Solarcentury celebrates 20th anniversary
Britain’s fastest growing solar company, Solarcentury, has just turned 20, and continues to thrive thanks to its major global expansion.
Solarcentury is celebrating its 20th anniversary as one of the world’s most respected solar companies. Founded by former oil geologist Jeremy Leggett in 1998, it has grown into a major global player in the renewable energy sector, with business interests in the UK, Europe, Latin America and Africa.
Solarcentury’s solar panels sit on the roofs of tens of thousands of homes in the UK and it has an international pipeline of 3 gigawatts of projects. Last year it was named the fastest growing renewable energy company by the Sunday Times – thanks in part to a rapid international expansion programme.
Notably, Solarcentury has survived and thrived during the UK government’s multiple energy policy shifts over the last decade.
Flagship installations during its twenty years in the UK include Blackfriars Bridge – the world’s largest solar-powered bridge, where solar panels cover the roof, generating enough electricity to power half the station’s daily energy needs – as well as the Tate Modern, the Eden Project, the CIS Tower in Manchester, and the first Big Brother house! The company has also developed, built and operated large-scale solar farms across Latin America, Africa and Europe.
‘Integrated strategy model’
In recent years, Solarcentury’s business strategy has evolved around a full range of services aimed at multiple customer groups, including utility, commercial and residential – where success has been bolstered by partnerships with the likes of Ikea and Nissan in the UK and Europe.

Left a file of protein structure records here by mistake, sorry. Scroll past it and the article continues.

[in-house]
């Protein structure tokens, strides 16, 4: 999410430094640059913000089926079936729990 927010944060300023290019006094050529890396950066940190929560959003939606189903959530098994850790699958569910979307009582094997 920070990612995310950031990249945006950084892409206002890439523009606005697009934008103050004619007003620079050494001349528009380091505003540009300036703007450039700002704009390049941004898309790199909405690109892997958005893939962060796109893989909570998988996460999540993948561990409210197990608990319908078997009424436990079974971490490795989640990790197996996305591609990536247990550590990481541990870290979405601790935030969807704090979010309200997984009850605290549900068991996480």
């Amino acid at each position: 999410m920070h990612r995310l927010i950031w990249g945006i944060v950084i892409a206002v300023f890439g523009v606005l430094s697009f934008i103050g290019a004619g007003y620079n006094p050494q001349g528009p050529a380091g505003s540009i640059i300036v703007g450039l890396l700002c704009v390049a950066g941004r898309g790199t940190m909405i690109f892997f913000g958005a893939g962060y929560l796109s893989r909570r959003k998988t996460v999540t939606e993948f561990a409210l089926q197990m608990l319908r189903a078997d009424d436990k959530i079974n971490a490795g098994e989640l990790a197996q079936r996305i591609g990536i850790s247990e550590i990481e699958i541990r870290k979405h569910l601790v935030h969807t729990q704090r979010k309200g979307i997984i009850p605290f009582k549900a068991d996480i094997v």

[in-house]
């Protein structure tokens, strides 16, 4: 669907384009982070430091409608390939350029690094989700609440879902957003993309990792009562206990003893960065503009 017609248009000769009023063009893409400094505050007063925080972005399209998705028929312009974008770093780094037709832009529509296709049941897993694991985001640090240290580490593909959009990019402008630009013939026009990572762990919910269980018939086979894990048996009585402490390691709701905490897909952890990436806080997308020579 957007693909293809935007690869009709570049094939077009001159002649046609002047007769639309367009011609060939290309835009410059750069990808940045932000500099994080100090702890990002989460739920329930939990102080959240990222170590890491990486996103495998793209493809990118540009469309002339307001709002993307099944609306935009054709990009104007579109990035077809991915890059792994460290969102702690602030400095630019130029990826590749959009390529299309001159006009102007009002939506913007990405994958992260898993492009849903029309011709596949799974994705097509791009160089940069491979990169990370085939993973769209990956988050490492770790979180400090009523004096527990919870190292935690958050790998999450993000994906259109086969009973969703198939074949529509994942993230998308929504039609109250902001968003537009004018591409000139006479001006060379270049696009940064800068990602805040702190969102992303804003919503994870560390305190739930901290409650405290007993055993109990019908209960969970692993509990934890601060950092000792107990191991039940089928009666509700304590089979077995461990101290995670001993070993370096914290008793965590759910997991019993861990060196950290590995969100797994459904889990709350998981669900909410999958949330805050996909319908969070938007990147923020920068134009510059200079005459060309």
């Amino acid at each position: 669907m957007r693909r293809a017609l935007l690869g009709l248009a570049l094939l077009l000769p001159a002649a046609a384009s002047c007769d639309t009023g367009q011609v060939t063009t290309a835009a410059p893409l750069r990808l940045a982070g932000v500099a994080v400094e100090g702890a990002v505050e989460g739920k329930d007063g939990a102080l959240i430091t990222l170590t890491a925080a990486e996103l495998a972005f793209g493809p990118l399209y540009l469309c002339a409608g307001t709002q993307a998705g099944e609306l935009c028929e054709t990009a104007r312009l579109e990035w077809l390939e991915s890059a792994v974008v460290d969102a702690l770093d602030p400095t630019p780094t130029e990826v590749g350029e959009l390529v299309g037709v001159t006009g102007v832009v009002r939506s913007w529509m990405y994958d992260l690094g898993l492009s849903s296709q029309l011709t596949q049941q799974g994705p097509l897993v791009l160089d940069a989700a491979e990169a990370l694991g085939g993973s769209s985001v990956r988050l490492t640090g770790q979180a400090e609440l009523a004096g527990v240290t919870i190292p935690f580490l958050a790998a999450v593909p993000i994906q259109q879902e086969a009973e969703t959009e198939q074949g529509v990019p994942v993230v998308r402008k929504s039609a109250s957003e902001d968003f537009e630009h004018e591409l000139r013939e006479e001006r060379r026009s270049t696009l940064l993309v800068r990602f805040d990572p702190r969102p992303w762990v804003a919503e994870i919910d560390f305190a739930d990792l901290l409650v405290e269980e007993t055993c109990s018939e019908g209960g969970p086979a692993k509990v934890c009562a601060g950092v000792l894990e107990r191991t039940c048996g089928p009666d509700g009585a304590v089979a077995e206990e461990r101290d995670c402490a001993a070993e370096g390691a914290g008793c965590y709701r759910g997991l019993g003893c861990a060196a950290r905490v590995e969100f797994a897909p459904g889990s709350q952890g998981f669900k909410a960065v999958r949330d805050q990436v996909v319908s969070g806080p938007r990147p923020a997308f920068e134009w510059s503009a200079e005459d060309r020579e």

The integrated model incorporates financing, development, construction, and operation.
Solarcentury Chief Executive, Frans van den Heuvel, said the company’s recent business strategy has proved successful, allowing it to meet customer needs and grow substantially within a few short years.
“We’ve come a long way since the early days and our business strategy, combining a range of services with international expansion, has meant that Solarcentury survived in an environment where many other solar companies have struggled,” he said.
“I’m so proud to be a part of this company which has gone from strength to strength and is doing some incredible and innovative things around the world. I hope and believe that we will continue to be a driving, innovative force in the solar environment for many years into the future.”
Company founder Jeremy Leggett, told Solarcentury he was “proud, grateful, and lucky” to see the company he founded develop so successfully.
“It is an absolute rarity for a solar company to still be alive, let alone healthy, after 20 years in the brutal market that ‘the solarcoaster’ has been. The fact that we are still alive is down to the hard work, grit, and patience of literally hundreds of talented and committed people over the years,” he said.